This is the 3rd set of points and condenser, all purchased NEW last summer, each becoming useless in just a few hours of use.

    The magneto has a built in "retard" system, commonly heard as a "klink-klink-klink" sound as the engine is being started. The retard is to aid in easier starts.

    These engines were commonly used on hay balers, cement mixers, generators - they are a 2 cylinder cast iron with an AL head. These were the work-horses for a lot of uses, and by no means "old junk" - even with minimal care, they will run a very long time. They incorporate a large oil sump for extended run times. I just got -LUCKY- ;) and found one as a 10kw genset with a transfer switch to boot! Even nicer is the unit was factory fitted for propane - a homesteader's dream. Even better, they had a second one - got and sold that one a couple of years ago (it had 47hrs on it, mine had 11 hrs on it).

    ... when I got the OK to remove it, I gladly hauled it - as fast as I could!

    Sooooo..... I got weak magnets - maybe I'll pull it apart this weekend if the weather is too miserable to work outside. That rare earth magnet idea sounds interesting.
     
  11. HermitJohn

    HermitJohn Well-Known Member

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    Look at this article: http://64.233.161.104/search?q=cach...+for+electronic+ignition&hl=en&client=firefox

    This is the html version, there is a downloadable pdf version (look for link at top of above page) which might have better version of diagram.

    Anyway although this says for one lung engine, since your engine has bolt on type magneto it should work. It uses the points as a switch and very small current actually passes them so they last forever without cleaning or regapping. Says he used the condenser but he also says it had no effect when he removed it. You would just use a normal automotive 12V ignition coil and circuit like previous poster showed you.

    There used to be kits for this type ignition back in the early seventies before car manufactures went to electronic ignition. If you look you might still find such a kit. These kits actually worked pretty good and points lasted indefinitely when ignition set up this way. With regular old point system, points had to be adjusted every 1500 to 2000 miles for optimum performance.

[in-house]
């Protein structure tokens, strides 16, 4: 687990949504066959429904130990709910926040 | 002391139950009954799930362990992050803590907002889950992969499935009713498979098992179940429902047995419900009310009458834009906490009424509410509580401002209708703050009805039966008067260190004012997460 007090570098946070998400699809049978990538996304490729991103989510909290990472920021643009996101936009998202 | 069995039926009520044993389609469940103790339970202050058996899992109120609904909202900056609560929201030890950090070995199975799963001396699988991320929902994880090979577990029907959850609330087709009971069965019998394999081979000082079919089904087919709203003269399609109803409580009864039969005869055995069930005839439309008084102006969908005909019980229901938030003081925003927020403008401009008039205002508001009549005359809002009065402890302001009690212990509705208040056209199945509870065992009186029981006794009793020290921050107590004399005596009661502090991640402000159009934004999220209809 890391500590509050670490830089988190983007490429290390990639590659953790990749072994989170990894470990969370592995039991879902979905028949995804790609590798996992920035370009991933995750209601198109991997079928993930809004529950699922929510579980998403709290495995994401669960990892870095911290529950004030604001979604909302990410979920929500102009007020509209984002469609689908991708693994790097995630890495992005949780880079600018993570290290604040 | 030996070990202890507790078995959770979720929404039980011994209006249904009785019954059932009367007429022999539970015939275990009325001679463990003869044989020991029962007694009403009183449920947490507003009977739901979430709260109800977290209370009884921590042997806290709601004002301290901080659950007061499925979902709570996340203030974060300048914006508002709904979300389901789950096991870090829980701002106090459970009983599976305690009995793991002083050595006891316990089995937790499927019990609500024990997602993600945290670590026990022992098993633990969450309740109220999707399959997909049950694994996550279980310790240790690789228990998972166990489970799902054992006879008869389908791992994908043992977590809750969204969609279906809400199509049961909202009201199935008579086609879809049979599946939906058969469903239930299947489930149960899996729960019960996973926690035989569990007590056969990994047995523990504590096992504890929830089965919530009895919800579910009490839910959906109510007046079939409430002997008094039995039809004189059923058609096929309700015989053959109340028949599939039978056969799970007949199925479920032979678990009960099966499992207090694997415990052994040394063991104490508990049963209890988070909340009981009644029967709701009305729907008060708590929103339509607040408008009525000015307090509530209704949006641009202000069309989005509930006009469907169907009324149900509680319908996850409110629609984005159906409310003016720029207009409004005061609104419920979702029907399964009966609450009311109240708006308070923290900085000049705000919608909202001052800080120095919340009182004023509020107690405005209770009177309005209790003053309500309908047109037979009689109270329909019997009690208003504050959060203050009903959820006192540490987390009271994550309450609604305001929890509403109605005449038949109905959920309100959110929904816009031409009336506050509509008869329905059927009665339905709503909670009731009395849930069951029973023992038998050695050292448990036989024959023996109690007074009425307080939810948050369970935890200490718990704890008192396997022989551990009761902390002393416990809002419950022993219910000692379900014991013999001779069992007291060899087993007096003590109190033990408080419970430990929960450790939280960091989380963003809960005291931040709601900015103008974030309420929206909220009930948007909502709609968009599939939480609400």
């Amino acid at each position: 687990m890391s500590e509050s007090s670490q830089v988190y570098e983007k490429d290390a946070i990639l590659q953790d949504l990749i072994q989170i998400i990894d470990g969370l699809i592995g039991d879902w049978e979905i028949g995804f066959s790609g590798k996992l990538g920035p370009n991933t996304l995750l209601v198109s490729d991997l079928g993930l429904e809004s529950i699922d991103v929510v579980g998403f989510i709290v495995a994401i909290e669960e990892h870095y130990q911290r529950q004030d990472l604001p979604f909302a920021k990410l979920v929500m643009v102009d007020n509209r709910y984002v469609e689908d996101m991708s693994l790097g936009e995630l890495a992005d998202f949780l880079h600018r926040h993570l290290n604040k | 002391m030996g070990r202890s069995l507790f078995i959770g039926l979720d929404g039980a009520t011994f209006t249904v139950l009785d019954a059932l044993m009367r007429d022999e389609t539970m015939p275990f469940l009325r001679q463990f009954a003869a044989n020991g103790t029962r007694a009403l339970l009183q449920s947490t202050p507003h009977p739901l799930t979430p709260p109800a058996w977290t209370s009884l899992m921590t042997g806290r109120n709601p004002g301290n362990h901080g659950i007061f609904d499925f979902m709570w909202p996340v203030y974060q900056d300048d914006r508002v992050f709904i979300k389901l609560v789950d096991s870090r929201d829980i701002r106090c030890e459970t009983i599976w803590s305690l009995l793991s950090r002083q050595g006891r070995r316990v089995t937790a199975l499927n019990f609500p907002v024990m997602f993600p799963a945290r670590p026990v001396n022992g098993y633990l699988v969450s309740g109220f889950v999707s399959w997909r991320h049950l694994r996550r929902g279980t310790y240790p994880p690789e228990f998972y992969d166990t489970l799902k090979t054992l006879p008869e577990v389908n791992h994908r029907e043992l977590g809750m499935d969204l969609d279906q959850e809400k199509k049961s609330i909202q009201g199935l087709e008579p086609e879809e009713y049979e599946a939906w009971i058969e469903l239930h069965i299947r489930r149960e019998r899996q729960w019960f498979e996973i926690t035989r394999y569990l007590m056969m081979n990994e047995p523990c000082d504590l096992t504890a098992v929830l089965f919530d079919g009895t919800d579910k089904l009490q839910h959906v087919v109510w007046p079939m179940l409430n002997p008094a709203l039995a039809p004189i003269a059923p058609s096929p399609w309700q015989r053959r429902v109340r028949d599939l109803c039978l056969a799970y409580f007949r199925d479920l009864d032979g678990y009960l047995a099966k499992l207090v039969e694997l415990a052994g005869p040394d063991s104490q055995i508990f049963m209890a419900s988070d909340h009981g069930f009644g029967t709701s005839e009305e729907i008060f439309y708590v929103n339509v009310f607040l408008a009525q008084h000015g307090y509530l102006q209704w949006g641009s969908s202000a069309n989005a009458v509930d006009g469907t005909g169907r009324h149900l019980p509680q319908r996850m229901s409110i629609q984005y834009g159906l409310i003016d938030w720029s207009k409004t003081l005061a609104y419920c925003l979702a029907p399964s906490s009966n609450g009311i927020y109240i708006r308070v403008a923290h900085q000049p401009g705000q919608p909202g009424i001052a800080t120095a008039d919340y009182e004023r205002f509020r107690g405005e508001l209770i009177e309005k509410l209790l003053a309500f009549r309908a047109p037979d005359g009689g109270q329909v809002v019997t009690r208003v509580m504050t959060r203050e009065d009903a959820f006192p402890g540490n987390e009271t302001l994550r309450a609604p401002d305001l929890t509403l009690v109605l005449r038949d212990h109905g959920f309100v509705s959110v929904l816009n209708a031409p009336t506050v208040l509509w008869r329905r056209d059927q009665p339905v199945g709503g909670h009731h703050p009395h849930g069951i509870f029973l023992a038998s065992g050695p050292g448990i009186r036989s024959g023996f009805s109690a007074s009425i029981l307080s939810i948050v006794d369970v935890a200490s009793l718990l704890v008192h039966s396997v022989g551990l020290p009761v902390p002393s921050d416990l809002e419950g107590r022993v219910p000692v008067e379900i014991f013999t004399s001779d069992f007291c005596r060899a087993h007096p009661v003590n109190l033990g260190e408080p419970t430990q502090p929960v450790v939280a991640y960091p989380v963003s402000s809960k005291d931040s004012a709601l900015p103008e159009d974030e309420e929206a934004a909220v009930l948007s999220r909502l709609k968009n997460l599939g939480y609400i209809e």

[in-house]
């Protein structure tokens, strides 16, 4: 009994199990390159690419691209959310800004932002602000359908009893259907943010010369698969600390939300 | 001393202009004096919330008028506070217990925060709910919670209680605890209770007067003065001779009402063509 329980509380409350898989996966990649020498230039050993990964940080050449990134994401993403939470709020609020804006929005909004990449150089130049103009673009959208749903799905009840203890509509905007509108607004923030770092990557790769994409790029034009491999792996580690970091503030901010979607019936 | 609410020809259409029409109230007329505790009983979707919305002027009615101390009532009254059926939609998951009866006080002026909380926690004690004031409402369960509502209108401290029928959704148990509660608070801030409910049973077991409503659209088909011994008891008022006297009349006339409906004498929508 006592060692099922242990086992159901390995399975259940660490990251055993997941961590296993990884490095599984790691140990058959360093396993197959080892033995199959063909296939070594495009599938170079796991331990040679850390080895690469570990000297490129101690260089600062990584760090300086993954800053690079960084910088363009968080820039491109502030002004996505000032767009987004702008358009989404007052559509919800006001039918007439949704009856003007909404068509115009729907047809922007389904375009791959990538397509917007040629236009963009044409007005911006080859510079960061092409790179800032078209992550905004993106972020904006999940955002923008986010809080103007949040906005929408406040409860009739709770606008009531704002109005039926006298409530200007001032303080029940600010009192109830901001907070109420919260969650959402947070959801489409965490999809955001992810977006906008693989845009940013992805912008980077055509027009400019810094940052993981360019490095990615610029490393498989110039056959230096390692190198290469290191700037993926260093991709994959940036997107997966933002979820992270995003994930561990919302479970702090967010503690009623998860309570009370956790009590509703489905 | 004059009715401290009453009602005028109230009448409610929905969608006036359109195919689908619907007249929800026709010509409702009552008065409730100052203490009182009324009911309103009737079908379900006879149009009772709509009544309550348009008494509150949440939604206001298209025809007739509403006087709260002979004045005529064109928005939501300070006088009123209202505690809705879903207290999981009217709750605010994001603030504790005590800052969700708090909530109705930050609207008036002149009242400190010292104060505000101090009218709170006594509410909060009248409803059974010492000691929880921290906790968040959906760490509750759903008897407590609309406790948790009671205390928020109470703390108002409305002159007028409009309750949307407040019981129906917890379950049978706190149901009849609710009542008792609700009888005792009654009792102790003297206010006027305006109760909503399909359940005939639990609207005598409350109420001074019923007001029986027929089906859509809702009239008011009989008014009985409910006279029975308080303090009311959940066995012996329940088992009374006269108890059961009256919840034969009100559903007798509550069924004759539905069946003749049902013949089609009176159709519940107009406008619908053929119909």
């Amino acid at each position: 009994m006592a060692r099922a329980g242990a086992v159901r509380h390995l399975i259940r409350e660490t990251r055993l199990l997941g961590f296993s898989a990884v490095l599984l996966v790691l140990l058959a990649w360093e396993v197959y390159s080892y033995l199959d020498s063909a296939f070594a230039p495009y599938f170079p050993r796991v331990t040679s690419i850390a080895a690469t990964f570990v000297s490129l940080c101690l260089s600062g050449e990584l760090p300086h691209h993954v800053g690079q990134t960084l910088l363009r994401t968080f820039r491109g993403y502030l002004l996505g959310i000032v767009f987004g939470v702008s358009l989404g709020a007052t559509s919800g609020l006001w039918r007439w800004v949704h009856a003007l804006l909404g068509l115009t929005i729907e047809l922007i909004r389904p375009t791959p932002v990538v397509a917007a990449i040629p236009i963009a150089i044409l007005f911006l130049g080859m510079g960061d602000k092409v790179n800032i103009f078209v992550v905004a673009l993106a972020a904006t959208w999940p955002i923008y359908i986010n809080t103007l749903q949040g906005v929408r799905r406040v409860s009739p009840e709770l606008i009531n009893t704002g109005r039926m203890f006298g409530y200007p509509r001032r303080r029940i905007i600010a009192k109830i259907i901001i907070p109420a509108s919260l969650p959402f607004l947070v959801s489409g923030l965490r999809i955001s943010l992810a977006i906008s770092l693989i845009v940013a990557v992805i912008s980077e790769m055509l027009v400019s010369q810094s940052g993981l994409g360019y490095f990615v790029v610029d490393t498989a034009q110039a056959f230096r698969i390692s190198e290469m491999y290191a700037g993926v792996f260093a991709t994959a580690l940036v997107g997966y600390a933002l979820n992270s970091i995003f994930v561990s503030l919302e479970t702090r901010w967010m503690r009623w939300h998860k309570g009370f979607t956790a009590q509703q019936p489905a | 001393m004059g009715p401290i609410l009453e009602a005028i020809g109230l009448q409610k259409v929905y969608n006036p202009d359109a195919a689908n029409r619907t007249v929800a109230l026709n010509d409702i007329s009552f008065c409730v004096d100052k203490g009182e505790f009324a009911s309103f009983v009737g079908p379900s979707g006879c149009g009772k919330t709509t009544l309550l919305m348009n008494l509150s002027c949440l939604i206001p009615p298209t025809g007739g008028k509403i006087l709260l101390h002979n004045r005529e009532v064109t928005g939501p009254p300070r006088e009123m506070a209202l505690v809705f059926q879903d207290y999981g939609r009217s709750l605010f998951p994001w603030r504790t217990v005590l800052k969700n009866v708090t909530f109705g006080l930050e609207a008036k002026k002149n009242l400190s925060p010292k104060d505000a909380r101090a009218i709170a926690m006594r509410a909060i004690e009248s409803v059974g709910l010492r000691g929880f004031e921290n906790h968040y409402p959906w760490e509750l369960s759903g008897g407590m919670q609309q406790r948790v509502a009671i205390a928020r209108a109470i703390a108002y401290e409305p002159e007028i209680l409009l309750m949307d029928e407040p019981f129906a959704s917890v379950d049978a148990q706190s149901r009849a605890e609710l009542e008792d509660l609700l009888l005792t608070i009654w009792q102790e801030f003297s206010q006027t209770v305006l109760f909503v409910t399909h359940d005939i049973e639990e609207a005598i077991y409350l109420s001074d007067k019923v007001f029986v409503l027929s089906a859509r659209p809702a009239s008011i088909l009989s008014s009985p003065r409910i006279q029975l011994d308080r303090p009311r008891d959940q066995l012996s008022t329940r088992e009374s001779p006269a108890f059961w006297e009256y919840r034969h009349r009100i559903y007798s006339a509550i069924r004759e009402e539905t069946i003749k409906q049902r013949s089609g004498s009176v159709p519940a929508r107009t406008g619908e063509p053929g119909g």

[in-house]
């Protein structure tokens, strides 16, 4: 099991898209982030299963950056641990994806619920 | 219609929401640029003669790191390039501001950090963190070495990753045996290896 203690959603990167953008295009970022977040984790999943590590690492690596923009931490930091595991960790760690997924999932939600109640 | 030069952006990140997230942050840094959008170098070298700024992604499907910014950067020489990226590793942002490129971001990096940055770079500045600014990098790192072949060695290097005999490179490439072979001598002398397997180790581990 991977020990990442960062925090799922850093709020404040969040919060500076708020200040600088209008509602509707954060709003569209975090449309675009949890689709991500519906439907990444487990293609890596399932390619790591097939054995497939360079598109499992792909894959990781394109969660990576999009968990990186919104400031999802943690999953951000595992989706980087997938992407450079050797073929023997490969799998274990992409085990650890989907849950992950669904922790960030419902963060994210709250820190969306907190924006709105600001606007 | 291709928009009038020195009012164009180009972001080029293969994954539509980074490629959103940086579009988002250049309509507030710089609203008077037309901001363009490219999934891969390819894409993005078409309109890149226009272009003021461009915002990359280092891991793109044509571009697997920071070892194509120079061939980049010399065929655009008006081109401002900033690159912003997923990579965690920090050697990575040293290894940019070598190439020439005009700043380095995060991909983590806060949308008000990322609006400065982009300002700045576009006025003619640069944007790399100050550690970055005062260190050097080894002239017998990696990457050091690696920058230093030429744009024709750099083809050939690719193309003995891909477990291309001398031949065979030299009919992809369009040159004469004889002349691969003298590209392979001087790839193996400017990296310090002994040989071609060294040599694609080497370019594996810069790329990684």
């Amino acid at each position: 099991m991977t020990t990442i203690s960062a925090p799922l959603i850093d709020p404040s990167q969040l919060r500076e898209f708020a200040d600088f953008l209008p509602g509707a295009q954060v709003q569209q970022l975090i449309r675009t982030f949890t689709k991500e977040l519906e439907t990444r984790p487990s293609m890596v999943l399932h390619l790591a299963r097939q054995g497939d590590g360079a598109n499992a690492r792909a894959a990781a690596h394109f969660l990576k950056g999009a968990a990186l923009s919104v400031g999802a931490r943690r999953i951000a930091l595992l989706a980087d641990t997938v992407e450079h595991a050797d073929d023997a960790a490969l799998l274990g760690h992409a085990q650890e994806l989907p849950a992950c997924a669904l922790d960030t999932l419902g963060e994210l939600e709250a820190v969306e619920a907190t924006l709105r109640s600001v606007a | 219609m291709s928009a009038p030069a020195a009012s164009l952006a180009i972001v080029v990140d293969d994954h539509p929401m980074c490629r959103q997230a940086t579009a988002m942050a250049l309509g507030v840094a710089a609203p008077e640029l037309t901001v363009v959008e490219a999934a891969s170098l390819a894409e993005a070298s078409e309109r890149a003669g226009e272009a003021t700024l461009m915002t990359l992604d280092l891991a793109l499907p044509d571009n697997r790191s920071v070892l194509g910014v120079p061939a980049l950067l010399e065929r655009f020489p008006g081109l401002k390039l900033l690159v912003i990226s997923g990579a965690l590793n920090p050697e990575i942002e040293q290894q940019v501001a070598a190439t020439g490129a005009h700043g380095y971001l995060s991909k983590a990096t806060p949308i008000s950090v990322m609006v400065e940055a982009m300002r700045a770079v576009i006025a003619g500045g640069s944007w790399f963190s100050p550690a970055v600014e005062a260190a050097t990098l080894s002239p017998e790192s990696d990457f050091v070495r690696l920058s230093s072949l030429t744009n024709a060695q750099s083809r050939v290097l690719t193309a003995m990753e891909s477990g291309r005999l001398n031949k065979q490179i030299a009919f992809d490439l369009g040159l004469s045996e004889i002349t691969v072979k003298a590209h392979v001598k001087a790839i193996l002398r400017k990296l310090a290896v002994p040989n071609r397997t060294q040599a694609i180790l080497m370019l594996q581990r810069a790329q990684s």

12. Runners

    Runners A real Quack!

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    HermitJohn - I knew I saw that somewhere! (long time subscriber to HP)

    That oughta work, if it doesn't with both plugs, then I'll add a second coil...?

    I talked to RP last year over some battery issues - pretty smart fella, he's really got alot of experience on solar and batteries. Not that junk science stuff, but real documented, hard facts on this stuff.

    Anyone that's into alternative energy and not a subscriber to HomePower magazine is either trying to re-invent the wheel or can't stand the politics. (still tolerating..)

    Thanks,
    Bill
     
  13. HermitJohn

    HermitJohn Well-Known Member

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    Yes thinking about old tractor magnetos, yes you probably would need two coils since a magneto cap doesnt have the center tower for wire from coil. I also didnt describe this setup very well. It uses the points as a "sensor circuit" and then a transistor actual triggers the coil, thus not pitting/burning the points contact surfaces like in a regular point setup. The optical and magnetic systems the car companies came up with are little slicker but this system is very simular and works about as well in real world. Make sure the cam that open and close points is lubed or little fiber block thingy (or whatever is used in this instance to open/close points) will wear too fast and change point gap. Since this system doesnt need the condensor, remove it so magneto cant fire and pit the points. You just need the magneto to act as a "simple" point type distributor and open/close the points at proper time.
     
  14. HermitJohn

    HermitJohn Well-Known Member

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    Hmm, google search is turning up parts for an Autolite ignition distributor for a Wisconsin THD. Dont know if its interchangable with the magneto. I know my Allis WD has a distributor from later model. That way when I bought it. In manual shows it should have a magneto. So they are interchangable.